Since May to reach an average of 63.29p per kilowatt hour, new data from RAC Charge Watch indicates.
The increase – caused by the soaring costs of wholesale gas and electricity – means that it now costs drivers on average £32.41 to rapid charge a typical family-sized electric car with a 64kWh battery to 80%, which is up nearly £10 (£9.60) since May and £13.59 compared to a year ago.
Drivers using the fastest, so-called 'ultra-rapid' chargers that have a power output of more than 100kW have seen average charging costs increase by a quarter (25%), or 12.97p, since May with the current average price of charging sitting a little over the 'rapid' cost at 63.94p per kilowatt hour. This puts the cost of an 80% charge at £32.74, up from £26.10 in May (25% increase) and from £17.51 in September 2021 (87% increase).
The RAC's figures show that a driver exclusively using a rapid or ultra-rapid charger on the public network will now pay around 18p per mile for electricity, up from an average of 13p per litre in May. This compares to 19p per mile for a petrol car and 21p per mile for a diesel one, based on someone driving at an average of 40 miles to the gallon.
In reality, many current electric car drivers will predominantly charge at home where electricity is cheaper – under the Energy Price Guarantee that takes effect next weekend, the cost per mile for an average-sized EV driven reasonably efficiently is around 9p and the cost to charge a car to 80% at home will be £17.87. But the huge price gap between home and public charging highlights the extent to which drivers who depend on the charging network, including those who don't have driveways and can't charge at home, pay a premium to run electric cars.
The RAC is also concerned the relatively high cost of rapid charging on the public network risks putting off drivers from opting for electric cars when they next change their vehicles. While the Government's Energy Bill Relief Scheme announced last week should help prevent charging costs from spiralling still further, it remains the case that drivers using public chargers unfairly pay 20% in VAT for electricity they buy, compared to charging at home where it's just 5%. The RAC therefore backs the FairCharge campaign's call for both rates to be set at 5%, a move that would reduce the cost of an 80% rapid charge by 7.91p to 55.38p per kWh, and an ultra-rapid charge by 7.99p to 55.95p per kWh and would not unfairly penalise those drivers who can't charge their cars at home.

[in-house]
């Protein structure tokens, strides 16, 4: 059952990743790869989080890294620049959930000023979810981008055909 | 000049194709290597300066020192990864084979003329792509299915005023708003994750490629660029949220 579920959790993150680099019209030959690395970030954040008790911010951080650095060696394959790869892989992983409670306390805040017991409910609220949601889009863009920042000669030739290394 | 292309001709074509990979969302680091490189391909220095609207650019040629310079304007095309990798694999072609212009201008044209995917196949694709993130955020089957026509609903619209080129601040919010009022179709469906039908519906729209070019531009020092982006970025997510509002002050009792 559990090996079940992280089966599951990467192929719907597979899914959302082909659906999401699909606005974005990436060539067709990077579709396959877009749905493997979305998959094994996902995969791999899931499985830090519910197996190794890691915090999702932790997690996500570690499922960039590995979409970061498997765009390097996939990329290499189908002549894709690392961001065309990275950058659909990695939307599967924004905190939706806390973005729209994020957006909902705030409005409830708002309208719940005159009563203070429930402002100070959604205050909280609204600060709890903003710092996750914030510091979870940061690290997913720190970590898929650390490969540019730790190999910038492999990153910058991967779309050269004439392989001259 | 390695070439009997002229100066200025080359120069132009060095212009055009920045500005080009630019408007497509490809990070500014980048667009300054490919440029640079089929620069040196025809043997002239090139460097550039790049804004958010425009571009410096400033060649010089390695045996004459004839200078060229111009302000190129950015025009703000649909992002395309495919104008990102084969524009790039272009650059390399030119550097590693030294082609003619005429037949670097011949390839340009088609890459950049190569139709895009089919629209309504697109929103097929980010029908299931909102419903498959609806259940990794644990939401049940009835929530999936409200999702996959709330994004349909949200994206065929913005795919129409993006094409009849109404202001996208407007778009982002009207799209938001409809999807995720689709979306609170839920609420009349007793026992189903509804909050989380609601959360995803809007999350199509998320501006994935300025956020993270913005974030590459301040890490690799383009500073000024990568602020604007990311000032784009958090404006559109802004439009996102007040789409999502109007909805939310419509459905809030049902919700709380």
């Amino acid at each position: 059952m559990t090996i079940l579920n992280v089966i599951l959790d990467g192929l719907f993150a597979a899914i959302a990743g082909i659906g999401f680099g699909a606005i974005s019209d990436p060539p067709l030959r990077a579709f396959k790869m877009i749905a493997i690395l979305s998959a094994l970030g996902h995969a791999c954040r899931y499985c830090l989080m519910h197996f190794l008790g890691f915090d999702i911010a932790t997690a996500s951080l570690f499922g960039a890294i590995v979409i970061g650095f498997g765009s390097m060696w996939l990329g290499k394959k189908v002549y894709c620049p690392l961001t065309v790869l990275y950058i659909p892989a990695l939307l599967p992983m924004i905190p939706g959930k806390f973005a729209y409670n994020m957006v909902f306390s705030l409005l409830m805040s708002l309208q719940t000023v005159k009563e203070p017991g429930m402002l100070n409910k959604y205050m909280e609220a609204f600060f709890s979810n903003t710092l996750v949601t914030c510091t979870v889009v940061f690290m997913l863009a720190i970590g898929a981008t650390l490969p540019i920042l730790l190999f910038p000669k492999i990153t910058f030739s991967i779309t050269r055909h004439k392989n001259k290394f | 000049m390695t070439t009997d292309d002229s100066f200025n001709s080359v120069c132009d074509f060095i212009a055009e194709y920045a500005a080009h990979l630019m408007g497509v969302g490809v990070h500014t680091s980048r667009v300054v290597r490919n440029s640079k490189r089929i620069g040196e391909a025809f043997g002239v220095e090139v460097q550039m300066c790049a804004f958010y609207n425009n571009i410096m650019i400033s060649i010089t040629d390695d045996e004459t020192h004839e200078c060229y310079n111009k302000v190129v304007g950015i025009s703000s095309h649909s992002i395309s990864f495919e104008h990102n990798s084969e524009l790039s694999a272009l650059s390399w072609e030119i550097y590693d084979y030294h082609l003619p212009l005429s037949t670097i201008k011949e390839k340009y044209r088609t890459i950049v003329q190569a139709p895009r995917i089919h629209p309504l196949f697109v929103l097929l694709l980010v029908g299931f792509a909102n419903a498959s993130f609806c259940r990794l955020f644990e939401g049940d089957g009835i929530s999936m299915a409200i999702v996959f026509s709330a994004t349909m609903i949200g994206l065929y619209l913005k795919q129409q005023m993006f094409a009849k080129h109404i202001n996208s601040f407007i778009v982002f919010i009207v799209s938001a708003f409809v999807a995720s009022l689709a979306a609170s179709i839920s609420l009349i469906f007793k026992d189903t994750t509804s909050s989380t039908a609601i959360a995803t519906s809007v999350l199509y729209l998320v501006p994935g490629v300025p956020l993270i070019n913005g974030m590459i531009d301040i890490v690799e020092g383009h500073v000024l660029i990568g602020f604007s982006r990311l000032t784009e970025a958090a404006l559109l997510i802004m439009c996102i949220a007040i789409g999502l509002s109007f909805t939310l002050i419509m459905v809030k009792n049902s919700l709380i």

RAC EV spokesperson Simon Williams said:
"For those that have already made the switch to an electric car or are thinking of doing so, it remains the case that charging away from home costs less than refuelling a petrol or diesel car, but these figures show that the gap is narrowing as a result of the enormous increases in the cost of electricity. These figures very clearly show that it's drivers who use public rapid and ultra-rapid chargers the most who are being hit the hardest.
"The Energy Price Guarantee benefits those drivers who are fortunate enough to charge their cars at home, but for those that rely on the public charging network – including those without driveways – it's a much bleaker picture right now.
"The fact wholesale energy will prices be capped for six months should lead to some price reductions by charge point operators in the coming weeks – but what EV drivers don't want to see is operators having to hike their charges next Spring if wholesale costs keep climbing.
"The Government is largely relying on the private sector to do the heavy lifting when it comes to getting the country's electric car charging infrastructure up to the scale and standard it needs to be to allow for mass adoption of electric vehicles. The problem is that these companies face such enormous cost increases that their investments in new charging sites, and upgrades of old ones, are in jeopardy unless costs can be kept down.
"Last week, charge point operators got behind the RAC-backed FairCharge campaign in calling for the Government to end the inequity that exists between drivers who can charge at home and those that cannot, by cutting the 20% VAT charged on electricity at public chargers to match the 5% domestic rate. The Government needs to redouble its efforts in helping drivers to go electric if it is to meet its own net-zero transport objectives and levelling the public and domestic electricity VAT rates would show it is serious about doing so at a time when household budgets are getting ever tighter."
Quentin Willson, founder of the FairCharge campaign, said:
"With electricity costs up by an average of 140% on last year and the Government's divisive VAT levy of 20% on public charging, EV adoption is under threat. This government needs to act on charging costs, cap rises on public chargers, lower VAT and support charge point operators to build infrastructure. If they don't, all those years of promises of a zero-emission future, clean air and energy independence will have come to nothing."